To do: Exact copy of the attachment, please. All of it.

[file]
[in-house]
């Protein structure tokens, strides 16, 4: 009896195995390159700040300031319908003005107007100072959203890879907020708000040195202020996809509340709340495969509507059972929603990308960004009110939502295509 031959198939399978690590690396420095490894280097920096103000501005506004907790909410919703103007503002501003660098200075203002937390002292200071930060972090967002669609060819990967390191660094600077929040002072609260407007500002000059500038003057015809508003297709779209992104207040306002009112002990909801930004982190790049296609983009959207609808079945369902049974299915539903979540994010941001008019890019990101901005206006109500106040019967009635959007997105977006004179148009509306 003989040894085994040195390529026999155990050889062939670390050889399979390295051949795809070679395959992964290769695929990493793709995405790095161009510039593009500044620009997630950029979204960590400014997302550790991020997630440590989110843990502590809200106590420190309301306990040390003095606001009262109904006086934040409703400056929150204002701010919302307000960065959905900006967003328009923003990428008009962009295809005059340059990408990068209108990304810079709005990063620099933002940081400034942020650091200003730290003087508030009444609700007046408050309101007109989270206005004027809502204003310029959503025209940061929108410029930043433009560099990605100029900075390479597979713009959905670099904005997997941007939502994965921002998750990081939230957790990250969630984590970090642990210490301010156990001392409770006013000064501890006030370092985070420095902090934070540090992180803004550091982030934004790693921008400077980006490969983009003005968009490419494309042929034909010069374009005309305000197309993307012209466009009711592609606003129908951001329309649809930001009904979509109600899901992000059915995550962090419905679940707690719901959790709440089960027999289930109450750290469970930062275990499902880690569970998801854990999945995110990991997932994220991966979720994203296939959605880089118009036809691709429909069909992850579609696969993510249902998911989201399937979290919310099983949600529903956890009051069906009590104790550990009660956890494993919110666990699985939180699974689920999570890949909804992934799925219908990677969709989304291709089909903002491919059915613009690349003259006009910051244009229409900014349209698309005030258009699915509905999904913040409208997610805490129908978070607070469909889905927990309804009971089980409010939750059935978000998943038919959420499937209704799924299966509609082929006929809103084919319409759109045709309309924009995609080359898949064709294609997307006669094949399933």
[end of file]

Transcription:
[in-house]
């Protein structure tokens, strides 16, 4: 009896195995390159700040300031319908003005107007100072959203890879907020708000040195202020996809509340709340495969509507059972929603990308960004009110939502295509 031959198939399978690590690396420095490894280097920096103000501005506004907790909410919703103007503002501003660098200075203002937390002292200071930060972090967002669609060819990967390191660094600077929040002072609260407007500002000059500038003057015809508003297709779209992104207040306002009112002990909801930004982190790049296609983009959207609808079945369902049974299915539903979540994010941001008019890019990101901005206006109500106040019967009635959007997105977006004179148009509306 003989040894085994040195390529026999155990050889062939670390050889399979390295051949795809070679395959992964290769695929990493793709995405790095161009510039593009500044620009997630950029979204960590400014997302550790991020997630440590989110843990502590809200106590420190309301306990040390003095606001009262109904006086934040409703400056929150204002701010919302307000960065959905900006967003328009923003990428008009962009295809005059340059990408990068209108990304810079709005990063620099933002940081400034942020650091200003730290003087508030009444609700007046408050309101007109989270206005004027809502204003310029959503025209940061929108410029930043433009560099990605100029900075390479597979713009959905670099904005997997941007939502994965921002998750990081939230957790990250969630984590970090642990210490301010156990001392409770006013000064501890006030370092985070420095902090934070540090992180803004550091982030934004790693921008400077980006490969983009003005968009490419494309042929034909010069374009005309305000197309993307012209466009009711592609606003129908951001329309649809930001009904979509109600899901992000059915995550962090419905679940707690719901959790709440089960027999289930109450750290469970930062275990499902880690569970998801854990999945995110990991997932994220991966979720994203296939959605880089118009036809691709429909069909992850579609696969993510249902998911989201399937979290919310099983949600529903956890009051069906009590104790550990009660956890494993919110666990699985939180699974689920999570890949909804992934799925219908990677969709989304291709089909903002491919059915613009690349003259006009910051244009229409900014349209698309005030258009699915509905999904913040409208997610805490129908978070607070469909889905927990309804009971089980409010939750059935978000998943038919959420499937209704799924299966509609082929006929809103084919319409759109045709309309924009995609080359898949064709294609997307006669094949399933």